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(Salon)   Voting Rights Act: "The reports of my death have been greatly exaggerated"   (salon.com) divider line 15
    More: Cool, Jim Sensenbrenner, Republican, Voting Rights Act, suffrages  
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3369 clicks; posted to Politics » on 27 Jun 2013 at 2:01 PM (1 year ago)   |  Favorite    |   share:  Share on Twitter share via Email Share on Facebook   more»



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2013-06-27 02:17:02 PM
3 votes:

gnosis301: A conservative Republican?  What's the catch?


Couple options.

One, they can load it down with poison pill amendments (abortion restrictions, ACA repeal, etc.).

Two, they can write up a bill that severely restricts voting rights and name it "the Voting Rights Act".

In either case, they get to blame the Democrats for not voting for "the Voting Rights Act".

/in all likelihood, they'll do both
2013-06-27 03:52:42 PM
2 votes:

Serious Black: Any thoughts on what it should include?


My wishlist for a new Voting Rights Act?

First and foremost, nationalize federal elections. If a House, Senate, or Presidential candidate is on the ballot, it's subject to federal voting laws. That means standardized registration paperwork and deadlines, ballots, ballot machines, early and absentee voting, paper trails, counting methods, and recount triggers. If I move from my home of Indiana to, say, Iowa, I should be able to register with the same paperwork and deadlines, go to the polls to see the same ballot and machines, and have my vote counted in the same way. Institute a federal mandate for standardized voter ID's that come at  zero cost to citizens, and  zero undue burden -- no more of this "we're going to allow AARP membership cards and CCW permits, but not student ID's!" garbage.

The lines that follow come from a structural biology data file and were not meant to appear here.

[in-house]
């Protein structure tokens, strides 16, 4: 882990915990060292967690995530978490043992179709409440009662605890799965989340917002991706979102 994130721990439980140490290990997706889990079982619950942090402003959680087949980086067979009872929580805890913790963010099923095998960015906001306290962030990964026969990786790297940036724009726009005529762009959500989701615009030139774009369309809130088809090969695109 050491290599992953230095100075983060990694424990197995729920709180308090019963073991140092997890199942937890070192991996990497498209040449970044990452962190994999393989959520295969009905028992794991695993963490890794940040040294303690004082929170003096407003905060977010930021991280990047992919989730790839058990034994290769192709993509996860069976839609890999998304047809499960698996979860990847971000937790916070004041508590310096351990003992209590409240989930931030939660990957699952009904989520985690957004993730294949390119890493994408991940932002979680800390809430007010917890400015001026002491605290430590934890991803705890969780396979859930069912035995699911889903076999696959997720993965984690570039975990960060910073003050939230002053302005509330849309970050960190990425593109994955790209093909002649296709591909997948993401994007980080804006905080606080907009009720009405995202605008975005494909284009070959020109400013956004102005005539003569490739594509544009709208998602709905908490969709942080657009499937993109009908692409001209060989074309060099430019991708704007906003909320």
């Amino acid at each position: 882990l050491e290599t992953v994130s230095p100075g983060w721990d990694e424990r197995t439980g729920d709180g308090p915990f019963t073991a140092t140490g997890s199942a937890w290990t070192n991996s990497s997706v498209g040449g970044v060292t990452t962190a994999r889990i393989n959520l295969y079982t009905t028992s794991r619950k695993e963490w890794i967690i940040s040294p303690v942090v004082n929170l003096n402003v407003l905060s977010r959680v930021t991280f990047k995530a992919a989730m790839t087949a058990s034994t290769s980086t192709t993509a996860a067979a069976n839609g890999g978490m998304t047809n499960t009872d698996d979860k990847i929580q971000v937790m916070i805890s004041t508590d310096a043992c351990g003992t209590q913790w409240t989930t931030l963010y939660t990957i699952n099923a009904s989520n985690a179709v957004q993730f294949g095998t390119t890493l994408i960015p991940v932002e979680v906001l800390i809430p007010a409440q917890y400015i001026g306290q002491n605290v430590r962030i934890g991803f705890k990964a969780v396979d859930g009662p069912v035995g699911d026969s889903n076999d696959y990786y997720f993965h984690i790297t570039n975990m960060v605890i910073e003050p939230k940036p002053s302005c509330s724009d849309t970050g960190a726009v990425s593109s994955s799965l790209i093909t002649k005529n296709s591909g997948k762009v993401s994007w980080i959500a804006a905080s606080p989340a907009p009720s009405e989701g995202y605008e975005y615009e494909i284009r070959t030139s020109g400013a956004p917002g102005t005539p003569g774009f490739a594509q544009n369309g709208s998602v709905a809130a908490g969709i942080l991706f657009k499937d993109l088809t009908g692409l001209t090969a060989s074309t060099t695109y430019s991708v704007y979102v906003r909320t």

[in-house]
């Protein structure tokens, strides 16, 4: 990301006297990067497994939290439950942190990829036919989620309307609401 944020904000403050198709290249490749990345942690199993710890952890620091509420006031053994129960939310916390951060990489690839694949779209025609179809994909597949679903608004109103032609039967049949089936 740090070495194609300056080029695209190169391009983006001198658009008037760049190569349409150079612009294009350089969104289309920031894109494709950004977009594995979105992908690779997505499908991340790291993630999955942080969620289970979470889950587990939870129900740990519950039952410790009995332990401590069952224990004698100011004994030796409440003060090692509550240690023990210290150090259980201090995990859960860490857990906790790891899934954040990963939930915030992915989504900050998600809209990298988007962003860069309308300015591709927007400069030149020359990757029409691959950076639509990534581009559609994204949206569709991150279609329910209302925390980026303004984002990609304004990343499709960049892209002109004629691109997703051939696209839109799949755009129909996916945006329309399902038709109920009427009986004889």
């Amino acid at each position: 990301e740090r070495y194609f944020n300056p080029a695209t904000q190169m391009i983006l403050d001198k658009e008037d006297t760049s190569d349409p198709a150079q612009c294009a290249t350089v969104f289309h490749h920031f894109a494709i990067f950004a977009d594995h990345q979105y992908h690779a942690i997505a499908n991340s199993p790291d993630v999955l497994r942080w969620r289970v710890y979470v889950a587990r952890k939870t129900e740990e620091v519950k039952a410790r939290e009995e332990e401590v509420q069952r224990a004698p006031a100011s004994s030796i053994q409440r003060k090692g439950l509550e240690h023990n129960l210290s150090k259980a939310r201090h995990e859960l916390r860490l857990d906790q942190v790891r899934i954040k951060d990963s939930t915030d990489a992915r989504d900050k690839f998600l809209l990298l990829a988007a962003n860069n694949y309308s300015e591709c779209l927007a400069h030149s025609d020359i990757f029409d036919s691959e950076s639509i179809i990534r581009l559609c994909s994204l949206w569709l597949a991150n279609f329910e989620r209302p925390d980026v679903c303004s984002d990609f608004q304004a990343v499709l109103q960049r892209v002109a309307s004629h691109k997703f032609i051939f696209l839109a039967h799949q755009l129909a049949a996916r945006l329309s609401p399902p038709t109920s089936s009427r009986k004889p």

Second, allow citizens to file suit, or better yet file a petition with a federally-standardized threshold, for FEC supervision of an election within a certain district. State and local governments have  zero say: if a certain percentage of a district or state feels an election may be suspect, FEC supervision automatically triggers. If there's so much as a  perception, based upon the reasonable judgment of those supervisors, of criminal activity, an injunction to block inauguration is filed pending FBI investigation and grand jury impaneling.